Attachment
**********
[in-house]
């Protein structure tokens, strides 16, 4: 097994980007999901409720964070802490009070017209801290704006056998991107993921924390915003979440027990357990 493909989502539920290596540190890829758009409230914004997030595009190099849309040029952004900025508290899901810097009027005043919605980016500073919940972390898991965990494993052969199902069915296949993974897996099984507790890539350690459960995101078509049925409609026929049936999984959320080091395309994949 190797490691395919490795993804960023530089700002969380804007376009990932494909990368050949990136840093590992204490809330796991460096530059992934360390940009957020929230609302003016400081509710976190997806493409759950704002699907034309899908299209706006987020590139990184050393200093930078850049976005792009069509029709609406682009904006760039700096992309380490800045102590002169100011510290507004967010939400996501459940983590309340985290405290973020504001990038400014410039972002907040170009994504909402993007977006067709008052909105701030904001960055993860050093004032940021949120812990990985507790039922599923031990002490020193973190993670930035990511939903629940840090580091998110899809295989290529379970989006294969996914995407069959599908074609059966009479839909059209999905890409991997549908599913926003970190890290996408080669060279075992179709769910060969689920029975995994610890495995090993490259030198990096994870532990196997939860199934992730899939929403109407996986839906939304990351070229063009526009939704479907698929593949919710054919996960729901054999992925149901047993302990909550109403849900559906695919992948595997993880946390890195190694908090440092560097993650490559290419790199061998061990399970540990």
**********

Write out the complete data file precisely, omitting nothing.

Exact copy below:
[in-house]
């Protein structure tokens, strides 16, 4: 097994980007999901409720964070802490009070017209801290704006056998991107993921924390915003979440027990357990 493909989502539920290596540190890829758009409230914004997030595009190099849309040029952004900025508290899901810097009027005043919605980016500073919940972390898991965990494993052969199902069915296949993974897996099984507790890539350690459960995101078509049925409609026929049936999984959320080091395309994949 190797490691395919490795993804960023530089700002969380804007376009990932494909990368050949990136840093590992204490809330796991460096530059992934360390940009957020929230609302003016400081509710976190997806493409759950704002699907034309899908299209706006987020590139990184050393200093930078850049976005792009069509029709609406682009904006760039700096992309380490800045102590002169100011510290507004967010939400996501459940983590309340985290405290973020504001990038400014410039972002907040170009994504909402993007977006067709008052909105701030904001960055993860050093004032940021949120812990990985507790039922599923031990002490020193973190993670930035990511939903629940840090580091998110899809295989290529379970989006294969996914995407069959599908074609059966009479839909059209999905890409991997549908599913926003970190890290996408080669060279075992179709769910060969689920029975995994610890495995090993490259030198990096994870532990196997939860199934992730899939929403109407996986839906939304990351070229063009526009939704479907698929593949919710054919996960729901054999992925149901047993302990909550109403849900559906695919992948595997993880946390890195190694908090440092560097993650490559290419790199061998061990399970540990």